If you’ve been paying any significant attention at all over the last several years, you’ve undoubtedly heard or seen advertisements for businesses that promise to save you money on printer ink cartridges. Specifically, by letting you refill the ink once it runs out, rather than forcing you to buy an entirely new cartridge. A quick Google search turns up tons of options, some from
high-profile places like Walgreen’s, and many others with instructions on how to do it yourself. And it’s easy to see why that idea is so attractive: You replace the only part of the cartridge that’s spent, and pay only a fraction of the price you’d spend on a full replacement. What could possibly be wrong with the setup?
Well for one thing, HP reps told me last week that, at least with their products, it doesn’t work.
I know what you’re thinking. “That’s exactly what you’d expect people to say if they work for one of the largest printer manufacturers in the world.” To which I can only reply: Uh, yeah, you’re right. A company in HP’s position has every reason to downplay this cost-cutting measure, so anything you hear about it from someone at the company itself deservedly needs to be taken with a grain of salt. I couldn’t agree more. In fact, I brought my shaker from the kitchen and put it right next to the computer.
I must admit, HP’s reasoning here made some sense to me. While I was touring the company’s North American cartridge recycling plant in Smyrna, Tennessee (a suburb of Nashville), during the typical dog-and-pony presentation before the main event, the subject came up and our guides were remarkably willing to discuss (and defend) their position when we seemed (at first, anyway) to be more interested in that than in the actual recycling process we’d been invited to witness.
Jean Gingras, environmental program manager of the Americas Environmental Leadership Team, explained it this way: “For example, if you have a glass and you drink water out of it every day, as long as you wash it the quality of the water doesn’t change. But with a cartridge, we’ve done studies that show when you remanufacture or you refill [it], the quality does change. And so that quality change can cause customers to reprint.”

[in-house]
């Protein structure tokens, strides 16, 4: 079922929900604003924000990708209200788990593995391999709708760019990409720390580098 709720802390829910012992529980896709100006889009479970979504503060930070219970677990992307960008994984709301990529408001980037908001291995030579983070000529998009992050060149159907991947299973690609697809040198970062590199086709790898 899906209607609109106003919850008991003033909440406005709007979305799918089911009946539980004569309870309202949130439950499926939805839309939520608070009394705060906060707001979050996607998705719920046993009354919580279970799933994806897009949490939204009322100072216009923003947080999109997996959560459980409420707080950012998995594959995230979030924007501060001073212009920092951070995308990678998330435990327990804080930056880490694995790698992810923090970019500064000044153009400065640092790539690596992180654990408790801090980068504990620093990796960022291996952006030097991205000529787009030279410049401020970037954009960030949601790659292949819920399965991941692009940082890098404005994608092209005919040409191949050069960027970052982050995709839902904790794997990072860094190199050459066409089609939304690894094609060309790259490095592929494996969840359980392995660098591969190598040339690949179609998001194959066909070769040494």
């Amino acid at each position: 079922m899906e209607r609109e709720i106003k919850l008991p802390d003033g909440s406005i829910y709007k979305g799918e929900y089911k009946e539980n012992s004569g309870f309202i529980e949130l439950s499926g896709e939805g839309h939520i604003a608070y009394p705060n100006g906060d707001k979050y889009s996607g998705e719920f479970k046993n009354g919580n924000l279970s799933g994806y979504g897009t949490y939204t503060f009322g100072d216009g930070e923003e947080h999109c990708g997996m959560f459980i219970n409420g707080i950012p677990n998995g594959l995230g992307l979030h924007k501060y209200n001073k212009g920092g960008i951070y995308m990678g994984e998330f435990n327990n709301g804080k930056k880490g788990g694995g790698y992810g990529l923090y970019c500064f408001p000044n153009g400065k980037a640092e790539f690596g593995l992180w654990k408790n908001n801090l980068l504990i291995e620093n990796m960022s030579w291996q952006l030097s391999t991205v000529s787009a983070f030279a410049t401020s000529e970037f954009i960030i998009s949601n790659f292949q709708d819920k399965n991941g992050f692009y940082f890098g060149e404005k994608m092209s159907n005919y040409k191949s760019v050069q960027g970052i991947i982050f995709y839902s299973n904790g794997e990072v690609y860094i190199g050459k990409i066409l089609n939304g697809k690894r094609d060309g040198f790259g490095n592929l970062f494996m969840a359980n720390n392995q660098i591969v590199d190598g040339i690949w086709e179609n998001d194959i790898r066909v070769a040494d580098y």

How does the quality change, I wondered?
“Because the print heads or the nozzles on the print cartridge,” she said, “after you’ve used them until the ink is gone in the cartridge, the quality of those change. They’re not going to print necessarily the same way as they did for the first run.” Gingras then touted an HP-commissioned study of business customers that showed reprinting inspired by the resulting poor quality offset the environmental savings of reusing or remanufacturing that cartridge.
At this point Jeff Walter, director of Worldwide Environmental Solutions for the HP Imaging and Printing Group, chimed in. “If you look at cartridges, for example, there’s a massive amount of technology both in the print heads as well as there is some physics associated with the foam and the way the ink flows through the print heads, and over time the foam degrades, gets film, et cetera, and what we’ve found is that, of refilled cartridges, about a third of them wind up failing.”
Even Walter admitted the allure of the idea. “Trust me, we’ve looked again and again and again: Can we refill? Can we remanufacture?”
“Yeah,” Gingras laughed. “Because we want to know: Can we do it, too?”
“We look at this all the time,” Walter continued, “and we cannot figure out a way to do it that provides the same quality. Customers expect, fundamentally, 100% of the time, that the printer’s gonna work. So every time you get the failure rates, you get the poor quality, which then offsets any manufacturing benefits of the remanufacturing or refilling.”